Usually when we talk about scientific modeling around the Ames Laboratory, we’re talking about the science: using visual, mathematical, or operational methods to better understand the chemical and physical properties of our world. Because that’s what we do. But this spring we asked professional photographer Shauna Stephenson to set up her own lab here—a photography lab, where for her week-long visit she invited our scientists to model in an entirely different sense, for the camera.
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Extensive calculations revealed that the calcium-iridium-oxygen compound CaIrO3 is a Slater-type insulator, putting to rest the debate of whether the insulating nature of the metal oxide is Mott-type or Slater-type.
A compound made out of ytterbium (Yb), platinum (Pt), and bismuth (Bi) offers researchers the opportunity to watch the birth of magnetic behavior by applying small changes in magnetic field or temperature. Despite the electrons having effective masses of nearly 10,000 times their normal mass when YbPtBi becomes magnetic, researchers have been able to monitor its quantum oscillations, key for determining important electronic properties. From the results they deduced that as it moves further and further from magnetism its electrons lose weight fast. These findings provide key ins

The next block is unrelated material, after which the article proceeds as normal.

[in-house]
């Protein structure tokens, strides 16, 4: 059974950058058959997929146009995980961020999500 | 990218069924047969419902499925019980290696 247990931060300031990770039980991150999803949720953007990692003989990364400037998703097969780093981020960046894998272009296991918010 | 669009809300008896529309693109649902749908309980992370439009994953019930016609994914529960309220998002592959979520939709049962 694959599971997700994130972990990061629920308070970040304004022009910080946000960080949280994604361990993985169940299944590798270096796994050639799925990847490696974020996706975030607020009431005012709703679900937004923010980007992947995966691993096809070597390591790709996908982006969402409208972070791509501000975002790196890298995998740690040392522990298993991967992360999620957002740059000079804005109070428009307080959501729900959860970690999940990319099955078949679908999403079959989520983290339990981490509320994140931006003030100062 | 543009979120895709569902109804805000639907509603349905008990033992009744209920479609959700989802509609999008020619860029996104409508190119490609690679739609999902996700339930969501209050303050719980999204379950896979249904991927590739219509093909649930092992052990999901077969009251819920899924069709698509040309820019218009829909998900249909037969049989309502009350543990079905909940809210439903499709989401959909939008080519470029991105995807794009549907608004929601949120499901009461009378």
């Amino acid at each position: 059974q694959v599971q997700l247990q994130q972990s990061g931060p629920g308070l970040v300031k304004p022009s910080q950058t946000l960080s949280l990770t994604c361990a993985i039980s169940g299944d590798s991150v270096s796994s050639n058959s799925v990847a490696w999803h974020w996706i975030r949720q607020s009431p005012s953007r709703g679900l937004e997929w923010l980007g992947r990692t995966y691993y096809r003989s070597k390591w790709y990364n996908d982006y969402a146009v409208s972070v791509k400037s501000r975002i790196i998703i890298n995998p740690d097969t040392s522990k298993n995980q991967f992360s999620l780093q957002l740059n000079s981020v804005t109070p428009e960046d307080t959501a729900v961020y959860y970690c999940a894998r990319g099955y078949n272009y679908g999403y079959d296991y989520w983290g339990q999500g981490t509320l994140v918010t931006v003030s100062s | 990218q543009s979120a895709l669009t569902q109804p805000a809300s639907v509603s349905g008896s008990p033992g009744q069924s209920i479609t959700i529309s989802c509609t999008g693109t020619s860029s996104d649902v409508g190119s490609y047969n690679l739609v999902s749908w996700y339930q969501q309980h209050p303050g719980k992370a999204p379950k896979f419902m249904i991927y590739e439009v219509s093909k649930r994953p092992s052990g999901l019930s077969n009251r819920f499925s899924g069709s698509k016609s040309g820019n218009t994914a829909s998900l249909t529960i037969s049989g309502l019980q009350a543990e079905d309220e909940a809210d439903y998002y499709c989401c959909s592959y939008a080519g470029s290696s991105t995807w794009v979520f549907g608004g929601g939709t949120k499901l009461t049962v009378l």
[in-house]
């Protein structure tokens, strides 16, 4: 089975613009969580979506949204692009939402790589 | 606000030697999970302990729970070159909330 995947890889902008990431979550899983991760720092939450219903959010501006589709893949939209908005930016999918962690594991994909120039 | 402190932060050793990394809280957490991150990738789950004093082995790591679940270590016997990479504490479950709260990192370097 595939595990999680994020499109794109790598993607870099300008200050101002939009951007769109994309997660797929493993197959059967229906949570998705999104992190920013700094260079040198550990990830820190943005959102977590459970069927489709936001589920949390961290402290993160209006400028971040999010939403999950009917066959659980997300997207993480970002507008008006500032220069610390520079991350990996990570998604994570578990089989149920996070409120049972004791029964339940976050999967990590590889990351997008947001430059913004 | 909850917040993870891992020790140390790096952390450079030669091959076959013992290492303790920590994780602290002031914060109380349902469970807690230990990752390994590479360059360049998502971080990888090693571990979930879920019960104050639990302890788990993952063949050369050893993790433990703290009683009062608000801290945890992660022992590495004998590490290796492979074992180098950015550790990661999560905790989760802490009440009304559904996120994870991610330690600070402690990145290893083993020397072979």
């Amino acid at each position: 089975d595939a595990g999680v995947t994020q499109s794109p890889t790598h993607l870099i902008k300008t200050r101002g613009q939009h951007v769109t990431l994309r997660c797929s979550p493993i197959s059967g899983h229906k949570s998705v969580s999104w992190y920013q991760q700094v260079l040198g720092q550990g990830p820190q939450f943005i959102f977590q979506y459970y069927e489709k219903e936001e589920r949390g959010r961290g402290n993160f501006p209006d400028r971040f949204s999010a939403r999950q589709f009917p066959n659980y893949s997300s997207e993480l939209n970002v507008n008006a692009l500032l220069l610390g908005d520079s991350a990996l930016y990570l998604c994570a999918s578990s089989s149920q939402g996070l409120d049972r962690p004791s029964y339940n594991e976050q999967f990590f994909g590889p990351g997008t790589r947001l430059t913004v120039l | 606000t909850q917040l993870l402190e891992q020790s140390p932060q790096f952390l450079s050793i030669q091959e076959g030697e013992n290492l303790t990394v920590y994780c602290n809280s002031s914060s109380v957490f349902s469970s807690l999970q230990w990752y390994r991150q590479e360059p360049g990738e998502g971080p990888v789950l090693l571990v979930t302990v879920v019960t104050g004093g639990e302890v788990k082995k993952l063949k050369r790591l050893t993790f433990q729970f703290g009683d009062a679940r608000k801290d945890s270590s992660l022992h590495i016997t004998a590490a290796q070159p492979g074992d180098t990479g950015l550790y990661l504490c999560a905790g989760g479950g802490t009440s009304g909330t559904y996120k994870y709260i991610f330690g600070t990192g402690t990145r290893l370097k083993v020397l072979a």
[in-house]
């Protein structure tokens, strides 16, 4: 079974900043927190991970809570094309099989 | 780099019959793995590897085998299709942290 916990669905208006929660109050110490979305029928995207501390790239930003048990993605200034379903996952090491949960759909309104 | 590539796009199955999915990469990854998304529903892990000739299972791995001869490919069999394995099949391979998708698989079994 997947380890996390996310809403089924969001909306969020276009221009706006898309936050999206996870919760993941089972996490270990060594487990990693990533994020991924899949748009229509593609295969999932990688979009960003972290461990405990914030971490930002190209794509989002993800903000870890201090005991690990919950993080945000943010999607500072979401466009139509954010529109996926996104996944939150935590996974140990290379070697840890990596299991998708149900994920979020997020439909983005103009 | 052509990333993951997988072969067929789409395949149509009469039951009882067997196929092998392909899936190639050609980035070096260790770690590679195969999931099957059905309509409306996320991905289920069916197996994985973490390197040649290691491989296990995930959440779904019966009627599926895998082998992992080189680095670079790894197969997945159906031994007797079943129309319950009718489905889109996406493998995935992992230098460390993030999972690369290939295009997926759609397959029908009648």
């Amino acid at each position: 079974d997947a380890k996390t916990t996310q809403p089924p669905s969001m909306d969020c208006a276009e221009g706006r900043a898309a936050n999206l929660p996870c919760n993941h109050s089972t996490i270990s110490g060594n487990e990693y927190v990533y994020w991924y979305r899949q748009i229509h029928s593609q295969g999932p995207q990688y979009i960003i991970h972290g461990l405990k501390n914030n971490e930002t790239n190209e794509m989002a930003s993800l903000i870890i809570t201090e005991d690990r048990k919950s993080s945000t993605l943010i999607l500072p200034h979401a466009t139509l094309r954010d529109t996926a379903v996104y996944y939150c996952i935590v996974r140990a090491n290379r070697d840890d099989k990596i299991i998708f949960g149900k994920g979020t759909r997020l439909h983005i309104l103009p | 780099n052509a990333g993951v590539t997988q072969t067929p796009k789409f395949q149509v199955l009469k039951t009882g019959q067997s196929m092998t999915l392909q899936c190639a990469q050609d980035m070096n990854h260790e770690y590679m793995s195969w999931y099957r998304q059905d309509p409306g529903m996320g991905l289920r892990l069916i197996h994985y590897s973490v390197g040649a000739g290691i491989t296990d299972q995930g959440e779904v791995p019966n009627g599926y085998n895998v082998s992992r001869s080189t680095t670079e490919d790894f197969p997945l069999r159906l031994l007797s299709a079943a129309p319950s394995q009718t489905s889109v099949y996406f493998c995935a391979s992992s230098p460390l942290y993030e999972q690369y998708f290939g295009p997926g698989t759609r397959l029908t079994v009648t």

Starting September 23, 2015, the DOE EERE Small Business Vouchers Pilot is accepting proposals for Round 1 through October 23, 2015. The pilot program sponsored by the DOE EERE National Lab Impact Initiative. The goal of the program is to increase engagement between the U.S. small business community and DOE’s national laboratories. A small business operating in the clean energy space can apply for a voucher to be used on their behalf at a national lab.
October 5, 2015
Scientists at the U.S. Department of Energy’s Ames Laboratory have developed molecular modeling simulations and new theoretical formulations to help understand and optimize catalytic reactions that take place in chemical environments where the reactant “ingredients” for catalysis are not well mixed.
Two types of magnetic configurations—antiferromagnetism (AFM) and ferromagnetism (FM)—have been found to compete with each other, thwarting the rise of superconductivity in iron pnictides, a class of high-temperature superconductors. In an AFM fluctuation electron spins temporary align in an alternating checkboard pattern while electron spins align temporary in the same direction in a FM fluctuation. While FM fluctuations have been suggested in the iron pnictide superconductors by theoretical calculations, the possible existence of FM fluctuations has not yet been examined from a experim